Friday, April 3, 2009

The Secret Life of Bees - Sue Monk Kidd

This book is reviewed by Melissa Paul, a fantastic multi-tasking mother of two rambunctious boys who loves to escape into a great book. She is a published author and all of us bow down to her all-around awesomeness.

Summary: Set in South Carolina in 1964, The Secret Life of Bees tells the story of Lily Owens, whose life has been shaped around the blurred memory of the afternoon her mother was killed. When Lily's fierce-hearted black "stand-in mother," Rosaleen insults three of the deepest racists in town Lily decides to spring them both free. They escape to Tiburon, South Carolina--a town that holds the secret to her mother's past. Taken in by an eccentric trio of black beekeeping sisters, Lily is introduced to their mesmerizing world of bees and honey, and the Black Madonna. This is a remarkable novel about divine female power, a story that women will share and pass on to their daughters for years to come.

My review: Sue Monk Kidd weaves a fantastic metaphor throughout Lily’s story with several layers of complexity surrounding a central theme of motherhood – the queen bee in relation to the hive; the imagery of the Black Madonna; the black women. She also unflinchingly includes an ugly face of racism in 1964 South Carolina, but on the level of an adolescent white girl’s experience coupled with her na├»ve (considering the time and place) ability to see beyond skin color.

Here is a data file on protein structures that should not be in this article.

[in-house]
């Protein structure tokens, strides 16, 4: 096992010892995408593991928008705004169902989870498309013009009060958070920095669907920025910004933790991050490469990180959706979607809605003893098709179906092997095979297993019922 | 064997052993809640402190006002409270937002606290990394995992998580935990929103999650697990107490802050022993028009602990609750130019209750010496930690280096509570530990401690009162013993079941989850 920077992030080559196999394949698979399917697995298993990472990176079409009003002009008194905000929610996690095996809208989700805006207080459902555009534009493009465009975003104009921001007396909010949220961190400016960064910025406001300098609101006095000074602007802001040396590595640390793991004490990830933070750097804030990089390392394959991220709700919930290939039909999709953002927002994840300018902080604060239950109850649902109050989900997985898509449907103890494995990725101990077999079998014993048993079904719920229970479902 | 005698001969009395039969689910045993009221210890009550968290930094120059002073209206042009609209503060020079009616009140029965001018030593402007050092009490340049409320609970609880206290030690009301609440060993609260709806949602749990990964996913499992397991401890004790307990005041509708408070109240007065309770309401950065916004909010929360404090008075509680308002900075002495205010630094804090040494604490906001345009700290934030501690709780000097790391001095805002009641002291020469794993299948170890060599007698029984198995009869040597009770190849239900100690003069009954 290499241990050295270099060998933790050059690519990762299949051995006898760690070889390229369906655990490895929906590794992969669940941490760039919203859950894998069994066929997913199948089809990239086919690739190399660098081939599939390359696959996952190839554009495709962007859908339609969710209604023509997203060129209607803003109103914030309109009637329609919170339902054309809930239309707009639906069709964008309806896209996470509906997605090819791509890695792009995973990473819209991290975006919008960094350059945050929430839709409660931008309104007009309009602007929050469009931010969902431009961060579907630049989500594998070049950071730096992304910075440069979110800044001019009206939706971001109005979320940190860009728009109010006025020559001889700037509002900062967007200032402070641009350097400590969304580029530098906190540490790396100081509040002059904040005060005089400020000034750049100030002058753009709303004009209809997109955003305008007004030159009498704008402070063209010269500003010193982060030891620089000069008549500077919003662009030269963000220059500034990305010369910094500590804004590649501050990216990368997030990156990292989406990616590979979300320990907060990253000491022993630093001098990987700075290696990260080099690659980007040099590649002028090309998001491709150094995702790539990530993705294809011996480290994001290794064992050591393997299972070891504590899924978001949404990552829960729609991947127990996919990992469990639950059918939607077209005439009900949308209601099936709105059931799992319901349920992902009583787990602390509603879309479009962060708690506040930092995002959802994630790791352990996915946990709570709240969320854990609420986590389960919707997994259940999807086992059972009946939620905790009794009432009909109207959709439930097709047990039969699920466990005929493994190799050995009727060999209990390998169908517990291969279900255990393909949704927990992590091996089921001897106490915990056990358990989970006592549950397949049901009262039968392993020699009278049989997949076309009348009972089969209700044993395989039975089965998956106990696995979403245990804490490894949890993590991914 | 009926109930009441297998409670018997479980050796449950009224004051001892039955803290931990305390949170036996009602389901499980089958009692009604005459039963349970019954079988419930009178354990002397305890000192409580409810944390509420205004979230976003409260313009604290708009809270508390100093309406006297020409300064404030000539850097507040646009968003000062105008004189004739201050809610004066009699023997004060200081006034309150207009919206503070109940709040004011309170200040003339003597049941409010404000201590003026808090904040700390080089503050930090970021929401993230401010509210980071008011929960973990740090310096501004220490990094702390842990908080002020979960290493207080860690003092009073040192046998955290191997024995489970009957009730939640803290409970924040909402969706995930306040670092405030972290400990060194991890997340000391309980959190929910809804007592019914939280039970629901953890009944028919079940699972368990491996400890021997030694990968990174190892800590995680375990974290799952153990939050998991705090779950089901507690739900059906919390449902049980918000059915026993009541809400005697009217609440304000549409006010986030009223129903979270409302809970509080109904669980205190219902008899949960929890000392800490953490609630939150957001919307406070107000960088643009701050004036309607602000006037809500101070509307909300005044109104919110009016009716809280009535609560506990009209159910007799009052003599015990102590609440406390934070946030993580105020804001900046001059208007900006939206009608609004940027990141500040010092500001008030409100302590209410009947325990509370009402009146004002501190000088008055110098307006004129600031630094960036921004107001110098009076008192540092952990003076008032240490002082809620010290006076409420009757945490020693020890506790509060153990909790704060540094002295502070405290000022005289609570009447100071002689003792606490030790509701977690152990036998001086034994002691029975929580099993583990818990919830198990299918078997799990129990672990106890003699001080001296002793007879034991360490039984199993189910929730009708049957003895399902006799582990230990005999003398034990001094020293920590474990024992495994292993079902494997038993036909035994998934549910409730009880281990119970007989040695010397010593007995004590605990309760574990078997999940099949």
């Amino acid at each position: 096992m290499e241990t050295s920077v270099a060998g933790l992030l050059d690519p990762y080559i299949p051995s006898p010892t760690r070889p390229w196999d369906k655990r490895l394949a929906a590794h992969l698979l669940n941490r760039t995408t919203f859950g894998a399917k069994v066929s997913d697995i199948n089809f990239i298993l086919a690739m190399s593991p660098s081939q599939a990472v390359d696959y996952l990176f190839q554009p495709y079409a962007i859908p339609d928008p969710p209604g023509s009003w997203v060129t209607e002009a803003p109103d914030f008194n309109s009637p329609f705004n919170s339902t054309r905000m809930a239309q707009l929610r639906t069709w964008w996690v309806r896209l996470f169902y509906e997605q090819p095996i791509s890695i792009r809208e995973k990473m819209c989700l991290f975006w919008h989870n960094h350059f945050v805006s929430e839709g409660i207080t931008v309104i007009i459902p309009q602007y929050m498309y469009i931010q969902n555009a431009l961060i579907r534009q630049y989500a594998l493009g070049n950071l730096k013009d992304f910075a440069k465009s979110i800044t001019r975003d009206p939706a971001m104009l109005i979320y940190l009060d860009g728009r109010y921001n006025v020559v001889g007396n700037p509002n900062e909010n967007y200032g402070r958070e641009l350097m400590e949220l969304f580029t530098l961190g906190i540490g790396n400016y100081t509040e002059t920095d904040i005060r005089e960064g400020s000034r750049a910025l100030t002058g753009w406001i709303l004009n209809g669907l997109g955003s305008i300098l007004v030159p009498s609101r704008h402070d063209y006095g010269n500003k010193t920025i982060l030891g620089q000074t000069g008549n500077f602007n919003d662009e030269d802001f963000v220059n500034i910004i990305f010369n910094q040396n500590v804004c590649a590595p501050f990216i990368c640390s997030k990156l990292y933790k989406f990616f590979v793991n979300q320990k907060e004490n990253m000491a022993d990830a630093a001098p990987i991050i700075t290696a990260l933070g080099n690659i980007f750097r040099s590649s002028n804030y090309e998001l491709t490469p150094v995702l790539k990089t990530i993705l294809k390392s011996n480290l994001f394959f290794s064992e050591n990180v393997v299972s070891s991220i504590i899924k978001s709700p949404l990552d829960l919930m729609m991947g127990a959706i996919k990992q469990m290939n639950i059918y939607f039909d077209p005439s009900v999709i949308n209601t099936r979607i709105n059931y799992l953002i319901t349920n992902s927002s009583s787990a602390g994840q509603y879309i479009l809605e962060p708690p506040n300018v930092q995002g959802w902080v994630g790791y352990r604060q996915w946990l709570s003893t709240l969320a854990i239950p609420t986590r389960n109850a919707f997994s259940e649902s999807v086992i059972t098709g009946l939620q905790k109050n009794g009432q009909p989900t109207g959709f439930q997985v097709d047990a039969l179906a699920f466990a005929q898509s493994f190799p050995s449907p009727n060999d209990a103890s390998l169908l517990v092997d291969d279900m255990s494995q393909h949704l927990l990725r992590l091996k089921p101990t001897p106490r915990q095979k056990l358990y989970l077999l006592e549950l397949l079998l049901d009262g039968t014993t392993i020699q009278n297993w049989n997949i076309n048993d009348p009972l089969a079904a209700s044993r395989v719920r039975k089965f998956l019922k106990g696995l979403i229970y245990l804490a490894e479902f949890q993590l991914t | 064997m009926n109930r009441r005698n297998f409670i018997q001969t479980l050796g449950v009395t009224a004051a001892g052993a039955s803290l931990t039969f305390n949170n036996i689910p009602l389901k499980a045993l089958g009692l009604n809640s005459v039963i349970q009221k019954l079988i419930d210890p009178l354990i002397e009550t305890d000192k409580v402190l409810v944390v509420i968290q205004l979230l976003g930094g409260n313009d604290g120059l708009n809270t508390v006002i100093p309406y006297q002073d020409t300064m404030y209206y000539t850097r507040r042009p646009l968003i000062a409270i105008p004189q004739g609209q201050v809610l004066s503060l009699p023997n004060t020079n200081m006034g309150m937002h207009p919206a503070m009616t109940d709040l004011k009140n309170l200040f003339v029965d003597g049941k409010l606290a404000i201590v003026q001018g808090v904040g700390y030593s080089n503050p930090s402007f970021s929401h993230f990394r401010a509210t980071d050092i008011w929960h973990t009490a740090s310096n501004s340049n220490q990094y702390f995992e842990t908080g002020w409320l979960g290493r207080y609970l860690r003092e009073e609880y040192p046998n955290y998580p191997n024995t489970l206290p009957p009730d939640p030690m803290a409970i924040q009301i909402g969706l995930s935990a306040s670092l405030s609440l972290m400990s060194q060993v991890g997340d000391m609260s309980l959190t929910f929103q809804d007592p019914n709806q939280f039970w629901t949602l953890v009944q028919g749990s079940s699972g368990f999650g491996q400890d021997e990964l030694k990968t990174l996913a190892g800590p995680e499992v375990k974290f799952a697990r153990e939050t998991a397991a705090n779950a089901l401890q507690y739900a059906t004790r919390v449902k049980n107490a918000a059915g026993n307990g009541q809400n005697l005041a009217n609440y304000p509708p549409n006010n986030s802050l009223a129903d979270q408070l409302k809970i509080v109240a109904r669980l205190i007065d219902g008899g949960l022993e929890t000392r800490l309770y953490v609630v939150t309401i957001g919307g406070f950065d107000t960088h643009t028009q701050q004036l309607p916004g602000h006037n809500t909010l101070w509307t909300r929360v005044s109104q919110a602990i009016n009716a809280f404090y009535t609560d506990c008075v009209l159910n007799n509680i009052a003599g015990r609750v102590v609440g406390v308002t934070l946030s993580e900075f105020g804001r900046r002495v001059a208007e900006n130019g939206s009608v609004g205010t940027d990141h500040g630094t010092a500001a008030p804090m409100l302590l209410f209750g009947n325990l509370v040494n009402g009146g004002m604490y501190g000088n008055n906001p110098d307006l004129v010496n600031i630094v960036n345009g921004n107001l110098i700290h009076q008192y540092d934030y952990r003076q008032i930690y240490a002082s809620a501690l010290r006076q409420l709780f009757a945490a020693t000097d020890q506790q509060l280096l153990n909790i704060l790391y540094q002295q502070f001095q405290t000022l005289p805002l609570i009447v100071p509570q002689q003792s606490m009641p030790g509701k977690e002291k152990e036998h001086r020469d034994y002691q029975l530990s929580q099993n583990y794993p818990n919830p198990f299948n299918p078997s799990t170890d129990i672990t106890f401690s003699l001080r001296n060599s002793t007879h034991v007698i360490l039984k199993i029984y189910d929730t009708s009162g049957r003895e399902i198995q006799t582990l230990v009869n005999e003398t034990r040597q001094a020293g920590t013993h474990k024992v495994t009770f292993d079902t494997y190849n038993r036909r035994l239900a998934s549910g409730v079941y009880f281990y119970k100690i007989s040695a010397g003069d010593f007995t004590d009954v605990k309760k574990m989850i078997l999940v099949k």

After running away from an unkind and unloving father, Lily is desperate to discover some of her mother, who died when she was only four years old. Miraculously, Lily and Rosaleen, the picker her dad plucked from his peach orchards to be a nanny to her, run away from home, almost completely by accident, and wind up in the pink house of the bee-keeping August, her musical sister June and the sweet and eccentric May. At the pink house, Lily discovers her own heart and, as August tells her, “a mother inside yourself.”

Although a confrontation with Lily’s father goes a bit too smoothly, the story is beautifully written and perfectly captures the hole in Lily’s heart occupied by her mother’s absence. It will make you want to hug your kids and cover them with kisses and call up your own mom and tell her that you love her.

My rating: 5 Stars- share it with a woman you love.

Sum it all up in one phrase: a southern story about mother love lost and found. Make sure you have some honey on hand when you read it.

3 comments:

MindySue said...

I thought this book was AMAZING! It had a kind of texture to it--or atmosphere--where you were reading the book and could close your eyes and hear the bees buzzing and smell the honey. It completely transported me to the Deep South. 5 BIG FAT gold stars from me as well!!!

Heather said...

Nice review. I also enjoyed this novel. I haven't read it for years but after this review I'll need to make time to revisit it.

Heather said...

After watching this movie tonight I feel that I must post a recommendation for it here as well. It closely follows the novel, as well as gives you an insight to the father-daughter relationship and why the confrontation went as smoothly as it did. It also reminded me of all the reasons I loved this novel.

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